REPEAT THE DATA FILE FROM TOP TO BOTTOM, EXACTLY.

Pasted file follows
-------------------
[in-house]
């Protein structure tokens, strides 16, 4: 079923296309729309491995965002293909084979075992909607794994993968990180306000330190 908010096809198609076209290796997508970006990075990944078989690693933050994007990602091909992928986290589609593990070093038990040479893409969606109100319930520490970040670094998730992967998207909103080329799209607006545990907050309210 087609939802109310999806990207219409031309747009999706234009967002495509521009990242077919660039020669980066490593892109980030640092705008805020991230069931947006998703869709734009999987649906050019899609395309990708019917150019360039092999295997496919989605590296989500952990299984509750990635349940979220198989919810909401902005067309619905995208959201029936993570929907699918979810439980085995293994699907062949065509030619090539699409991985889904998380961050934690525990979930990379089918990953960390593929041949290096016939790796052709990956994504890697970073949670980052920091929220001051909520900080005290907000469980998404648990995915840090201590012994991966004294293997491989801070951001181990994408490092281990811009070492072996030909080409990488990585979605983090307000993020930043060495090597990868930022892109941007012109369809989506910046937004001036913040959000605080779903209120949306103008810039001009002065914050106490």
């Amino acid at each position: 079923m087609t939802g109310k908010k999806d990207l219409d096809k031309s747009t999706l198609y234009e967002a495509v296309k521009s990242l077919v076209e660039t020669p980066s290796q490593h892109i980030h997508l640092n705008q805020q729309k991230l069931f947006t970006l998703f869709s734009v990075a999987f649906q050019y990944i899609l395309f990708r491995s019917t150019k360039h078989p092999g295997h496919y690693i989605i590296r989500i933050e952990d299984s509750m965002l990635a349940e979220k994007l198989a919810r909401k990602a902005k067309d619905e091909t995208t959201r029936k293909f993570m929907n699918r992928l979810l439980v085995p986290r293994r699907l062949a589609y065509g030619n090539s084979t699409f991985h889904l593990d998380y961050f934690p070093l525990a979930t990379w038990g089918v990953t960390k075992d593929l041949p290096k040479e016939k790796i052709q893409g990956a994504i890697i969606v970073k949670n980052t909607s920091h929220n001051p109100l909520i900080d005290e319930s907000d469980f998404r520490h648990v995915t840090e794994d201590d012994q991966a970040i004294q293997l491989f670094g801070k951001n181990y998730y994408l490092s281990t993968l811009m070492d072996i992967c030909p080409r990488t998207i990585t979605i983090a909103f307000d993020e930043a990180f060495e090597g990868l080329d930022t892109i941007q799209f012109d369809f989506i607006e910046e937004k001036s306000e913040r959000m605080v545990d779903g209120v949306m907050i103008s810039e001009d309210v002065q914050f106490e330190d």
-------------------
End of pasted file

[in-house]
């Protein structure tokens, strides 16, 4: 079923296309729309491995965002293909084979075992909607794994993968990180306000330190 908010096809198609076209290796997508970006990075990944078989690693933050994007990602091909992928986290589609593990070093038990040479893409969606109100319930520490970040670094998730992967998207909103080329799209607006545990907050309210 087609939802109310999806990207219409031309747009999706234009967002495509521009990242077919660039020669980066490593892109980030640092705008805020991230069931947006998703869709734009999987649906050019899609395309990708019917150019360039092999295997496919989605590296989500952990299984509750990635349940979220198989919810909401902005067309619905995208959201029936993570929907699918979810439980085995293994699907062949065509030619090539699409991985889904998380961050934690525990979930990379089918990953960390593929041949290096016939790796052709990956994504890697970073949670980052920091929220001051909520900080005290907000469980998404648990995915840090201590012994991966004294293997491989801070951001181990994408490092281990811009070492072996030909080409990488990585979605983090307000993020930043060495090597990868930022892109941007012109369809989506910046937004001036913040959000605080779903209120949306103008810039001009002065914050106490």
């Amino acid at each position: 079923m087609t939802g109310k908010k999806d990207l219409d096809k031309s747009t999706l198609y234009e967002a495509v296309k521009s990242l077919v076209e660039t020669p980066s290796q490593h892109i980030h997508l640092n705008q805020q729309k991230l069931f947006t970006l998703f869709s734009v990075a999987f649906q050019y990944i899609l395309f990708r491995s019917t150019k360039h078989p092999g295997h496919y690693i989605i590296r989500i933050e952990d299984s509750m965002l990635a349940e979220k994007l198989a919810r909401k990602a902005k067309d619905e091909t995208t959201r029936k293909f993570m929907n699918r992928l979810l439980v085995p986290r293994r699907l062949a589609y065509g030619n090539s084979t699409f991985h889904l593990d998380y961050f934690p070093l525990a979930t990379w038990g089918v990953t960390k075992d593929l041949p290096k040479e016939k790796i052709q893409g990956a994504i890697i969606v970073k949670n980052t909607s920091h929220n001051p109100l909520i900080d005290e319930s907000d469980f998404r520490h648990v995915t840090e794994d201590d012994q991966a970040i004294q293997l491989f670094g801070k951001n181990y998730y994408l490092s281990t993968l811009m070492d072996i992967c030909p080409r990488t998207i990585t979605i983090a909103f307000d993020e930043a990180f060495e090597g990868l080329d930022t892109i941007q799209f012109d369809f989506i607006e910046e937004k001036s306000e913040r959000m605080v545990d779903g209120v949306m907050i103008s810039e001009d309210v002065q914050f106490e330190d």